Local Food in the Grocery Aisle

Sep 30th
mom and kids at local grocery store

In our mission to create local food systems, why has Husk focused on frozen food, not fresh?  Well, the answer is surprisingly simple: because fresh only happens half the year in Indiana.  Simple though that answer may be, however, it creates quite a complex problem for local food.  A problem that we are working hard at Husk to solve.

As a marketer, one thing I have learned is that the battle over behaviors is hard-fought and rarely won.  Through advertising and marketing, we can affect your desires, play to your pains and wants, and ultimately (hopefully) impact your spending patterns.  One thing that is invariably difficult to do is to change your behavior.

The food supply is no different.  In 2003, direct-ag-to-consumer sales represented 0.03% of the food dollars spent by consumers in the U.S.  And today, after a decade that produced “Food, Inc.” and “Omnivore’s Dilemma,” seen an overwhelming public backlash against companies like Monsanto, watched the food section of every local newspaper rebound from a forgotten byline to full columns and spreads once again, and seen farmers markets spring up on every corner… what is the impact on food dollars spent on direct-ag-to-consumer sales?  A whopping 0.07% of the food dollars.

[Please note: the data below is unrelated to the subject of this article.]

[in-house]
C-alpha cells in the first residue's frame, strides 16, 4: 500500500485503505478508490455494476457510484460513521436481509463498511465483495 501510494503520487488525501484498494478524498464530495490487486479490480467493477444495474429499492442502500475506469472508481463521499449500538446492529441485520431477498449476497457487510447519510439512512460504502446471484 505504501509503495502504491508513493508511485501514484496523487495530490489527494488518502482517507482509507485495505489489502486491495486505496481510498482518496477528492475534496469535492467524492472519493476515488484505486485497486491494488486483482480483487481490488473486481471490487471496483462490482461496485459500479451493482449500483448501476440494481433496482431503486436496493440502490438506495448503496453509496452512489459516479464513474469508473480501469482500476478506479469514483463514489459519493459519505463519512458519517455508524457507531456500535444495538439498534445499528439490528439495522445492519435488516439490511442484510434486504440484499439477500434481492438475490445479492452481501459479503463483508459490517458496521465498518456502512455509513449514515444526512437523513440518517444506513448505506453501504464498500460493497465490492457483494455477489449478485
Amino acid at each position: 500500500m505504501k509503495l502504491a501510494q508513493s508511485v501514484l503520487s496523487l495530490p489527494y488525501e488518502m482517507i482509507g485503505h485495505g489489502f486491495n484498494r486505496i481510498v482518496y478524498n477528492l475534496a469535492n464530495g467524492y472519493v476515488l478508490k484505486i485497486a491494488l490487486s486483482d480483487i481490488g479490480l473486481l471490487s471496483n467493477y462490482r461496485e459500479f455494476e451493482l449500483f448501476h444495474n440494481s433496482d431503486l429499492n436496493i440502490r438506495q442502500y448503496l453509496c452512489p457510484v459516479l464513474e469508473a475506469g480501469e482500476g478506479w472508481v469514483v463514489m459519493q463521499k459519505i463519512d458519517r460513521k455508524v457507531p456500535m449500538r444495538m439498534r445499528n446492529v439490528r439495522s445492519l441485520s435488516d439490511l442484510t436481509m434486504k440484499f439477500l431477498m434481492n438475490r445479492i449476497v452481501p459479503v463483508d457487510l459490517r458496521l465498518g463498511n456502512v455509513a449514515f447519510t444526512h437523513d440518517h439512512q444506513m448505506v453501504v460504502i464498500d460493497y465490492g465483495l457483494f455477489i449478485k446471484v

Why?  I thought farmers markets were hyp these days?  Everyone wants local?  It’s trending up.  It’s a food revolution.  Right?

The problem is that I, as well as every one of you, grew up sitting buckled into the front of a chrome-plated shopping week after week while mom filled the cart with food for the family.  That is a behavior not quickly changed.  Moreover, even for those of us who have developed new behaviors–scavenging through Farmers Markets and picking up frequent, fresh baskets of produce at CSA’s and road-side-stands–when November hits, the first frost comes, and it’s back to the grocery aisles we go.

That is the reason local food is still less than 1% of the food bought in the U.S.  If we dare to carve deeper into the remaining 99% of grocery budgets, we have to get local food into the places where 99% of grocery budgets are spent: the local grocery stores.

… and at Husk, we are!


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